Now in my last post (which is here), I wrote about the sufficiency of scripture and explored that topic a bit, taking a look at what Isaiah 65:8-16 teaches us about gambling/playing the lottery. Now even though I tossed out the “please don’t ask me every sort of hypothetical question” line, they still came. I understand that, honestly. It’s only natural for people who are thinking about things to toss out questions and attempt to feel out the boundaries of an answer.
What about gambling for fun?
What about supporting the local hospital by buying a lottery ticket with no expectation of winning?
What about this?
What about that?
Now believe me, I am headed towards delivering some principles to address all those questions…but not quite yet.
Please be patient with me as this is a Cripplegate original mini-series, and I’m making the posts more concise in order to maintain an expected standard of quality.
That being said, let’s get on with the show.
So last time we talked about gambling and looked at a passage that many of you may not have known applied to gambling. The whole point there was to point to the idea that the scripture often addresses matters more clearly than we may think. Now, I’m going to point out a similar idea: the Bible directly speaks about far more issues than we often expect. Today I’ll illustrate that by giving an issue that has come up for me several times, but initially caught me wildly off guard. What is it? Well, let me keep you hanging for a second or two.
When I was single, I had a sister and many female friends and I thought I was fairly well aware of the issues that women faced. I was horribly mistaken, and once I got married I learned just how many mysteries of femininity are systematically hidden from guys. As if to ad insult to injury, my wife regularly asked me questions that were so unexpected that they left me somewhat stunned.
But then, my wife started talking about having children and the unexpected question quotient went to an all time high and those unexpected questions got out there. Questions about water retention, birth control, nutrition, emotions, whether we should homeschool, etc. (you know, the types of questions that guys talk about while their chatting around a barbeque). I was searching desperately through the Bible for help on those questions, and many times I was tossed a question that I was utterly unprepared for. One night, after she had been reading a tsunami of stuff, she gave me the look and the “honey, can we talk?”. The look told me it was time to sit down, so I sat down and she shared that she had been reading about a new practice that was somewhat growing in popularity and I simply couldn’t believe; eating one’s placenta.
That’s right. Eating the other thing that emerges with a baby.
Not only had I never heard of that, but I couldn’t even imagine why in the world someone would want to eat their placenta. How in the world would that even work?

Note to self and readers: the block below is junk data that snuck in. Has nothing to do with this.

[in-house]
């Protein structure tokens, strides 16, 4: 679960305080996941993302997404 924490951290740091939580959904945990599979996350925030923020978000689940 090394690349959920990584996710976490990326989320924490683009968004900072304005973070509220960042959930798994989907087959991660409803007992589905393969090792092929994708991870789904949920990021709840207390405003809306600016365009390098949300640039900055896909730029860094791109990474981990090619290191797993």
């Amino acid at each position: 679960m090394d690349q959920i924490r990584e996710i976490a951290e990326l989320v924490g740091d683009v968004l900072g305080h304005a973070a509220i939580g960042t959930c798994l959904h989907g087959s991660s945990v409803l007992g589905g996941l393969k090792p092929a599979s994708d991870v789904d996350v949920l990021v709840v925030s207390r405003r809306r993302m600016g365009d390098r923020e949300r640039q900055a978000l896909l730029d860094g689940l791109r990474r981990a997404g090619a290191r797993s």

I apologize if this is somewhat gross but I don’t mean to be disgusting. In truth, this question has come up for me several times after my wife and I initially discussed it. At the time, apparently women at church were talking about it and it was becoming the thing to do. Apparently there were amazing health benefits (and 1 Cor. 6:19-20 was getting tossed around with all the standard guilt-inducing metaphors). Apparently it increased the milk supply in nursing mothers (and Heb. 5:12-13 and 1 Pet. 2:2 obviously command all mothers to breastfeed their children until they’re functionally literate, right?). Apparently, it was a preventative cure for postpartum depression (and Matt. 6:25 clearly suggests that postpartum depression is a sin, right?). Apparently, it’s a rather old practice that is found all over history (and if we’ve been doing it for centuries or millennia, what’s the worry, right?). Apparently, all the other mammals are doing it (and we don’t want to be the nerds of the animal world, right?).
Now none of those arguments are terribly convincing, even on a surface level, but tearing down weak arguments doesn’t establish a positive strong argument (i.e. proving that you’re wrong doesn’t make me right). What’s more is that I couldn’t really find any help in building up a positive case short of some mediocre articles written by Christians who were well meaning but not exactly Bible scholars (if I had a dime for every good idea defended badly on the internet…). I also couldn’t think of a scripture that directly addressed the issue of placenta eating (off the top of my head) so this appeared to be a bit of a conundrum.
So, we had a conversation that continued on for an hour or so, and covered the popular reasoning for why someone would even think about eating their placenta (apparently you dried it and made it into pills, not a PLT like I was thinking) and we talked about whether or not eating any part of a human being was synonymous with cannibalism. I also sat down, prayed like a frantic man, and started desperately doing some research . Allow me to show my steps of sorting through what I (secretly) thought was an issue that scripture did not mention:
Step One: Try to find the appropriate and relevant biblical terminology.
This means that the English term(s) used to describe something might not be the Biblical term(s), but this is sometimes difficult as finding technical terms can be frustrating if you don’t even know what to look for. I knew that the term “placenta” probably didn’t appear in the Bible, so I hopped on Google and BibleGateway and attempted to search a bunch of somewhat related terms in an effort to find a relevant direct reference in scripture. You always want to go with direct references to an issue or topic if you can, and only move on to the second tier of “applying relevant principles” if you cannot find a direct reference.